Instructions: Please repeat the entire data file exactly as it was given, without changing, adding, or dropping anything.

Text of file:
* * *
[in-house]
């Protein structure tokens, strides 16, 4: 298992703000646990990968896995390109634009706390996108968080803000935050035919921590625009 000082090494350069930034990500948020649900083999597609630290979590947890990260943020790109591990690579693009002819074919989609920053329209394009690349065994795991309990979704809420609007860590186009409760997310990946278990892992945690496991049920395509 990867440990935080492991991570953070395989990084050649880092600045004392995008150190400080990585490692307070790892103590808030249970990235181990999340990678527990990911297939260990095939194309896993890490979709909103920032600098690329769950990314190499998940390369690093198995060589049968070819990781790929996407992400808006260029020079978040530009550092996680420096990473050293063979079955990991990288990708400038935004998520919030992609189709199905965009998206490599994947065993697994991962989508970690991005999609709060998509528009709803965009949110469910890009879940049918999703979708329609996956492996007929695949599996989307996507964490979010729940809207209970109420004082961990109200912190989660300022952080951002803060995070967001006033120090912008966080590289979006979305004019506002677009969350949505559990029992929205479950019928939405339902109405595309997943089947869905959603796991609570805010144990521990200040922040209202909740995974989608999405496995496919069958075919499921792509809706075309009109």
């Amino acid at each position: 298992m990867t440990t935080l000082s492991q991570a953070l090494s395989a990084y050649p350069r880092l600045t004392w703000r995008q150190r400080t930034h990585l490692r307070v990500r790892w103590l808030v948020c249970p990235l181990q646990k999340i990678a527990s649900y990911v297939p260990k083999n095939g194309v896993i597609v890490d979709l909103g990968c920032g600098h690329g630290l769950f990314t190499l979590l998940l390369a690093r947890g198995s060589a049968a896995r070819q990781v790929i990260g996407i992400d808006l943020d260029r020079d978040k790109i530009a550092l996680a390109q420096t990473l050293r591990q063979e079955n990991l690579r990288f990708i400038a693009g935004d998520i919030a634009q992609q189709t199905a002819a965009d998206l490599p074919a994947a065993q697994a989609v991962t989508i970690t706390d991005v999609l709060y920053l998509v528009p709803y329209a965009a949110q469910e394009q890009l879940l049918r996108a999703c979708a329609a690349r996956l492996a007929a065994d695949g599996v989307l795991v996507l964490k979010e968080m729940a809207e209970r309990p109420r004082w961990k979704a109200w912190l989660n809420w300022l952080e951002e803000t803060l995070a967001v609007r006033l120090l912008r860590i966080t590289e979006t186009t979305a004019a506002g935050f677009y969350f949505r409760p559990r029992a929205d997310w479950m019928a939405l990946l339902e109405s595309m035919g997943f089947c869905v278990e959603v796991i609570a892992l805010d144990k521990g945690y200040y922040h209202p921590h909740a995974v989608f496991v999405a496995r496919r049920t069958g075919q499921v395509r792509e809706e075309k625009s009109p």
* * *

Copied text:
[in-house]
């Protein structure tokens, strides 16, 4: 298992703000646990990968896995390109634009706390996108968080803000935050035919921590625009 000082090494350069930034990500948020649900083999597609630290979590947890990260943020790109591990690579693009002819074919989609920053329209394009690349065994795991309990979704809420609007860590186009409760997310990946278990892992945690496991049920395509 990867440990935080492991991570953070395989990084050649880092600045004392995008150190400080990585490692307070790892103590808030249970990235181990999340990678527990990911297939260990095939194309896993890490979709909103920032600098690329769950990314190499998940390369690093198995060589049968070819990781790929996407992400808006260029020079978040530009550092996680420096990473050293063979079955990991990288990708400038935004998520919030992609189709199905965009998206490599994947065993697994991962989508970690991005999609709060998509528009709803965009949110469910890009879940049918999703979708329609996956492996007929695949599996989307996507964490979010729940809207209970109420004082961990109200912190989660300022952080951002803060995070967001006033120090912008966080590289979006979305004019506002677009969350949505559990029992929205479950019928939405339902109405595309997943089947869905959603796991609570805010144990521990200040922040209202909740995974989608999405496995496919069958075919499921792509809706075309009109």
């Amino acid at each position: 298992m990867t440990t935080l000082s492991q991570a953070l090494s395989a990084y050649p350069r880092l600045t004392w703000r995008q150190r400080t930034h990585l490692r307070v990500r790892w103590l808030v948020c249970p990235l181990q646990k999340i990678a527990s649900y990911v297939p260990k083999n095939g194309v896993i597609v890490d979709l909103g990968c920032g600098h690329g630290l769950f990314t190499l979590l998940l390369a690093r947890g198995s060589a049968a896995r070819q990781v790929i990260g996407i992400d808006l943020d260029r020079d978040k790109i530009a550092l996680a390109q420096t990473l050293r591990q063979e079955n990991l690579r990288f990708i400038a693009g935004d998520i919030a634009q992609q189709t199905a002819a965009d998206l490599p074919a994947a065993q697994a989609v991962t989508i970690t706390d991005v999609l709060y920053l998509v528009p709803y329209a965009a949110q469910e394009q890009l879940l049918r996108a999703c979708a329609a690349r996956l492996a007929a065994d695949g599996v989307l795991v996507l964490k979010e968080m729940a809207e209970r309990p109420r004082w961990k979704a109200w912190l989660n809420w300022l952080e951002e803000t803060l995070a967001v609007r006033l120090l912008r860590i966080t590289e979006t186009t979305a004019a506002g935050f677009y969350f949505r409760p559990r029992a929205d997310w479950m019928a939405l990946l339902e109405s595309m035919g997943f089947c869905v278990e959603v796991i609570a892992l805010d144990k521990g945690y200040y922040h209202p921590h909740a995974v989608f496991v999405a496995r496919r049920t069958g075919q499921v395509r792509e809706e075309k625009s009109p």